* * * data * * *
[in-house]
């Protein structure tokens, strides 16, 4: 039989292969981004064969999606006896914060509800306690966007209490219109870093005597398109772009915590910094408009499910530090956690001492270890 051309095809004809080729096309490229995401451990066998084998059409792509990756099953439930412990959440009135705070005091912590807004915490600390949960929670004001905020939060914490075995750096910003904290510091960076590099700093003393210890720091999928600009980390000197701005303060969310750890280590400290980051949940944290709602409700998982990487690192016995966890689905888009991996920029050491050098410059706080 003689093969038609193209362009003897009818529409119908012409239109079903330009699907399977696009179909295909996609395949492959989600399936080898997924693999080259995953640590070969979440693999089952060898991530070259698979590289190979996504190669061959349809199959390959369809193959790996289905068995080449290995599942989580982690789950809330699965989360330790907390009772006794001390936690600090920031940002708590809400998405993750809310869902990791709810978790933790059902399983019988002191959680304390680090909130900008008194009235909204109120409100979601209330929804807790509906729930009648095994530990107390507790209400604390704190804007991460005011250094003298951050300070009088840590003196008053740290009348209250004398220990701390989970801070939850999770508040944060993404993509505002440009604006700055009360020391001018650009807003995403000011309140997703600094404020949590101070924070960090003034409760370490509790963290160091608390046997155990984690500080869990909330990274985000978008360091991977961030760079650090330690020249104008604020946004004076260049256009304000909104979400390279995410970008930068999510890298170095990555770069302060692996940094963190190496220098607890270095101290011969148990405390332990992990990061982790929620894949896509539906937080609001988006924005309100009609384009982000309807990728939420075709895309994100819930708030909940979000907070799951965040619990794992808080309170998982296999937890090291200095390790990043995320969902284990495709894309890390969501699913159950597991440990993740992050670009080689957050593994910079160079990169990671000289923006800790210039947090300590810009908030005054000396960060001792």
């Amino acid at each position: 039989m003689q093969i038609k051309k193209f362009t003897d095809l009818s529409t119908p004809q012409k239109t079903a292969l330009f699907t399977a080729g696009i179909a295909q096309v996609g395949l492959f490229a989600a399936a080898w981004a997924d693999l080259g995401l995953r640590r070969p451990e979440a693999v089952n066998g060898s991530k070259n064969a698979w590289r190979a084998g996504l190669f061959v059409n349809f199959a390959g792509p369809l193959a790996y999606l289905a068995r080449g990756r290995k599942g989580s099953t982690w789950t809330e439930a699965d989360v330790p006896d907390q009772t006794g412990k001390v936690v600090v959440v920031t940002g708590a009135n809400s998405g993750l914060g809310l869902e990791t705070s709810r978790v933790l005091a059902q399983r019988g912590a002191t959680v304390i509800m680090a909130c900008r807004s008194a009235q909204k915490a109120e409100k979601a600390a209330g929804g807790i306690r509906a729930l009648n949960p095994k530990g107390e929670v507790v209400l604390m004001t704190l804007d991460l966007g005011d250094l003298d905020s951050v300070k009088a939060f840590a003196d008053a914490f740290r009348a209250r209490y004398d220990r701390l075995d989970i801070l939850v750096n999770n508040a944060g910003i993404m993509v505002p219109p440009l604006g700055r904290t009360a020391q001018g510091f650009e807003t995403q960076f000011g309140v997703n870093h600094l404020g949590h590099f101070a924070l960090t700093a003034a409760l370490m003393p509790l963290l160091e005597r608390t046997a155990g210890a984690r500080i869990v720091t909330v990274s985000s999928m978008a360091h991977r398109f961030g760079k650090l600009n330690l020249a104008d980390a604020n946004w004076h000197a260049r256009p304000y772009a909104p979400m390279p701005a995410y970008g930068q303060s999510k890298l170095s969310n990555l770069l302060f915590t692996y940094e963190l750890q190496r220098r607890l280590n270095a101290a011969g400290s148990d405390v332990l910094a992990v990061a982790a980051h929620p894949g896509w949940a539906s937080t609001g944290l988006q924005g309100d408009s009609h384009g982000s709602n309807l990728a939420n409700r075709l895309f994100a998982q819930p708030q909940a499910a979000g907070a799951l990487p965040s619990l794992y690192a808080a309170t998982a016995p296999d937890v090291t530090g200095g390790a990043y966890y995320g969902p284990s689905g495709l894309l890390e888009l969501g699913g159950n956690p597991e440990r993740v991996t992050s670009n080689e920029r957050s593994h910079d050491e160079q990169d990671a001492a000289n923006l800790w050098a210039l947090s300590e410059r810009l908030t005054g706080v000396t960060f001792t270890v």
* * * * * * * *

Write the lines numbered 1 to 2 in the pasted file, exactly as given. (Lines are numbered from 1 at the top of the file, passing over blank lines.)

[in-house]
């Protein structure tokens, strides 16, 4: 039989292969981004064969999606006896914060509800306690966007209490219109870093005597398109772009915590910094408009499910530090956690001492270890 051309095809004809080729096309490229995401451990066998084998059409792509990756099953439930412990959440009135705070005091912590807004915490600390949960929670004001905020939060914490075995750096910003904290510091960076590099700093003393210890720091999928600009980390000197701005303060969310750890280590400290980051949940944290709602409700998982990487690192016995966890689905888009991996920029050491050098410059706080 003689093969038609193209362009003897009818529409119908012409239109079903330009699907399977696009179909295909996609395949492959989600399936080898997924693999080259995953640590070969979440693999089952060898991530070259698979590289190979996504190669061959349809199959390959369809193959790996289905068995080449290995599942989580982690789950809330699965989360330790907390009772006794001390936690600090920031940002708590809400998405993750809310869902990791709810978790933790059902399983019988002191959680304390680090909130900008008194009235909204109120409100979601209330929804807790509906729930009648095994530990107390507790209400604390704190804007991460005011250094003298951050300070009088840590003196008053740290009348209250004398220990701390989970801070939850999770508040944060993404993509505002440009604006700055009360020391001018650009807003995403000011309140997703600094404020949590101070924070960090003034409760370490509790963290160091608390046997155990984690500080869990909330990274985000978008360091991977961030760079650090330690020249104008604020946004004076260049256009304000909104979400390279995410970008930068999510890298170095990555770069302060692996940094963190190496220098607890270095101290011969148990405390332990992990990061982790929620894949896509539906937080609001988006924005309100009609384009982000309807990728939420075709895309994100819930708030909940979000907070799951965040619990794992808080309170998982296999937890090291200095390790990043995320969902284990495709894309890390969501699913159950597991440990993740992050670009080689957050593994910079160079990169990671000289923006800790210039947090300590810009908030005054000396960060001792």